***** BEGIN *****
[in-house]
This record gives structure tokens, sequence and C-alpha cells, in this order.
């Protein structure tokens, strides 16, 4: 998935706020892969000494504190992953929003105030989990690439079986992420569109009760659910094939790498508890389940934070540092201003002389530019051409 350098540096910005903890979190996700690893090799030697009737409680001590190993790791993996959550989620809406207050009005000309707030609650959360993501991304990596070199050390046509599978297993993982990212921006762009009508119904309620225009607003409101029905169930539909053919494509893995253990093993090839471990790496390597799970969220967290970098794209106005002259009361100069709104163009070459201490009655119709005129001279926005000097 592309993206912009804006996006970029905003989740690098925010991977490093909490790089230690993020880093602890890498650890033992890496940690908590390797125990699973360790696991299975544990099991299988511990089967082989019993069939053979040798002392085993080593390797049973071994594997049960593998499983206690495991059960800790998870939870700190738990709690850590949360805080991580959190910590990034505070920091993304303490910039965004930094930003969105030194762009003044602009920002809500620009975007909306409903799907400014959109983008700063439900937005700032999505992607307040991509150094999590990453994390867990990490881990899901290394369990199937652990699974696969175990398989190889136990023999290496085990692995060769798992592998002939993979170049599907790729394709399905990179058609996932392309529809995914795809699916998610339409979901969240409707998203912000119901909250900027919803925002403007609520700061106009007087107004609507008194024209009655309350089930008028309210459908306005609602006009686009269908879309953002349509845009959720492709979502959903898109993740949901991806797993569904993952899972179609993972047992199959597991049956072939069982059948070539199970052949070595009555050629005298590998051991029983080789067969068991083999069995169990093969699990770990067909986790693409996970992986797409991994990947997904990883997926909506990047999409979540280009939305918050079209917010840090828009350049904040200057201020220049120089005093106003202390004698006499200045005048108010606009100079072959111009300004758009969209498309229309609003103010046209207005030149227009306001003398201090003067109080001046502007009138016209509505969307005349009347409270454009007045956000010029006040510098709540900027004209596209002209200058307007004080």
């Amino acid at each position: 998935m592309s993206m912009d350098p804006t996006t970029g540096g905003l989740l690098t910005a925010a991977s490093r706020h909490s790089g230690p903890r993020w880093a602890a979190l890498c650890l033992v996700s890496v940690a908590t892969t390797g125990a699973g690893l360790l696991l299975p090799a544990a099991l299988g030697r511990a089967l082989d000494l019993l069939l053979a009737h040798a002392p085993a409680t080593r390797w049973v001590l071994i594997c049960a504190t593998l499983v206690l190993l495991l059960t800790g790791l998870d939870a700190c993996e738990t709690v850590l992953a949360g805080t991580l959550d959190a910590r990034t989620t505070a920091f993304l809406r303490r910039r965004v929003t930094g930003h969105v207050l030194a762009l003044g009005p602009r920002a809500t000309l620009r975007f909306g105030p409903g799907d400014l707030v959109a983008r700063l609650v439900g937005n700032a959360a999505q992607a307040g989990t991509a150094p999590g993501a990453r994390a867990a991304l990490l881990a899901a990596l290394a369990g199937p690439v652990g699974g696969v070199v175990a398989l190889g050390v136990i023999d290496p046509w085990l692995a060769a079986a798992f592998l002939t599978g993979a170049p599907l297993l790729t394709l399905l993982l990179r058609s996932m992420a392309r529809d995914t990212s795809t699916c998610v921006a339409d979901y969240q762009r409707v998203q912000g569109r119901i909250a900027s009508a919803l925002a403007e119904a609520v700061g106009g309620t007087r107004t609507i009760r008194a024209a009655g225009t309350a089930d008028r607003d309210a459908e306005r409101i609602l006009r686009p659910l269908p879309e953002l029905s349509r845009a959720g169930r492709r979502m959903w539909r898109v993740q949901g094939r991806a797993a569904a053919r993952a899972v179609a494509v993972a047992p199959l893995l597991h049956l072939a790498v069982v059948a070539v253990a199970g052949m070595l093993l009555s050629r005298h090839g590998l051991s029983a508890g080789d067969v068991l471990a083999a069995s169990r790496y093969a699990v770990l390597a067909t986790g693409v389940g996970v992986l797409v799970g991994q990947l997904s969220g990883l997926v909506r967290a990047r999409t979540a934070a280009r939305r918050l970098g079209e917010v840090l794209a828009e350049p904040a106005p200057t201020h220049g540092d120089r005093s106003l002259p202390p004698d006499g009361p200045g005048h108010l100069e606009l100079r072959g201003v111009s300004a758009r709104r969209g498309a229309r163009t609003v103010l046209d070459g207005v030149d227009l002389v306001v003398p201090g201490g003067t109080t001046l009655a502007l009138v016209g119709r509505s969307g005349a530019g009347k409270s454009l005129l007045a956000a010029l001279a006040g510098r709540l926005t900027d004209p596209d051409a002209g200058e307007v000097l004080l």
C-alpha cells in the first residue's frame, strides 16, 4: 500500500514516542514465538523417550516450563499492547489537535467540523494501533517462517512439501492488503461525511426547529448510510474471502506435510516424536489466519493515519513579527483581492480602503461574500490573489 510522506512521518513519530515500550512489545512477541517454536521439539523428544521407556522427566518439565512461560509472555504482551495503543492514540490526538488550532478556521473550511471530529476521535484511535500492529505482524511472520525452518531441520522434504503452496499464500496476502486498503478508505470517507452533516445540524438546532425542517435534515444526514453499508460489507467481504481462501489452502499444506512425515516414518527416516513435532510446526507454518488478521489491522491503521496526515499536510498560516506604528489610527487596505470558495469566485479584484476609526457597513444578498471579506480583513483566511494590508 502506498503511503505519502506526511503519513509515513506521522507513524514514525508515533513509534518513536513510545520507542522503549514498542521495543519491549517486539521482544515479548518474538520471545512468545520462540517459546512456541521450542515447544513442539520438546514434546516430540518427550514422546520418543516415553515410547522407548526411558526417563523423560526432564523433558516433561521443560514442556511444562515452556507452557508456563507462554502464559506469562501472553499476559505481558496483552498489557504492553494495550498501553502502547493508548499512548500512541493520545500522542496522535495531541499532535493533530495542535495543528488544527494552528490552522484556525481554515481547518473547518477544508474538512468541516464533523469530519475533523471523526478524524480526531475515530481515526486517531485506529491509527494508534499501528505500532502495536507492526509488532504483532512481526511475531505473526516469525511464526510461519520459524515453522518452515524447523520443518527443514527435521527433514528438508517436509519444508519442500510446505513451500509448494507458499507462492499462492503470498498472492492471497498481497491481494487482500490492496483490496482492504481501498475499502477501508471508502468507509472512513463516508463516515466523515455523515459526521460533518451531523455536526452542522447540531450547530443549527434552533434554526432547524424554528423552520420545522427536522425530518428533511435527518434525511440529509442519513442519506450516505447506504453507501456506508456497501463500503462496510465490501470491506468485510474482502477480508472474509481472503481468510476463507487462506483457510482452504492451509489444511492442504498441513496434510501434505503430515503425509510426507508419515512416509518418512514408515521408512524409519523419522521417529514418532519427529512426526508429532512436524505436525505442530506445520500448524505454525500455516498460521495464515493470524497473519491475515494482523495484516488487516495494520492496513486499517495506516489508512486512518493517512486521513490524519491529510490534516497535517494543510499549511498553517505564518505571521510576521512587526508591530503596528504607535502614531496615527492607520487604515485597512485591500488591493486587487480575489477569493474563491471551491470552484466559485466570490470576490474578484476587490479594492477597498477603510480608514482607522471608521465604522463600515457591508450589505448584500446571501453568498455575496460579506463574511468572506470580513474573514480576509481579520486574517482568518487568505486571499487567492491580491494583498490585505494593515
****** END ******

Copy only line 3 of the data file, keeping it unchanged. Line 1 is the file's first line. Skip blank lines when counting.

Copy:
């Protein structure tokens, strides 16, 4: 998935706020892969000494504190992953929003105030989990690439079986992420569109009760659910094939790498508890389940934070540092201003002389530019051409 350098540096910005903890979190996700690893090799030697009737409680001590190993790791993996959550989620809406207050009005000309707030609650959360993501991304990596070199050390046509599978297993993982990212921006762009009508119904309620225009607003409101029905169930539909053919494509893995253990093993090839471990790496390597799970969220967290970098794209106005002259009361100069709104163009070459201490009655119709005129001279926005000097 592309993206912009804006996006970029905003989740690098925010991977490093909490790089230690993020880093602890890498650890033992890496940690908590390797125990699973360790696991299975544990099991299988511990089967082989019993069939053979040798002392085993080593390797049973071994594997049960593998499983206690495991059960800790998870939870700190738990709690850590949360805080991580959190910590990034505070920091993304303490910039965004930094930003969105030194762009003044602009920002809500620009975007909306409903799907400014959109983008700063439900937005700032999505992607307040991509150094999590990453994390867990990490881990899901290394369990199937652990699974696969175990398989190889136990023999290496085990692995060769798992592998002939993979170049599907790729394709399905990179058609996932392309529809995914795809699916998610339409979901969240409707998203912000119901909250900027919803925002403007609520700061106009007087107004609507008194024209009655309350089930008028309210459908306005609602006009686009269908879309953002349509845009959720492709979502959903898109993740949901991806797993569904993952899972179609993972047992199959597991049956072939069982059948070539199970052949070595009555050629005298590998051991029983080789067969068991083999069995169990093969699990770990067909986790693409996970992986797409991994990947997904990883997926909506990047999409979540280009939305918050079209917010840090828009350049904040200057201020220049120089005093106003202390004698006499200045005048108010606009100079072959111009300004758009969209498309229309609003103010046209207005030149227009306001003398201090003067109080001046502007009138016209509505969307005349009347409270454009007045956000010029006040510098709540900027004209596209002209200058307007004080």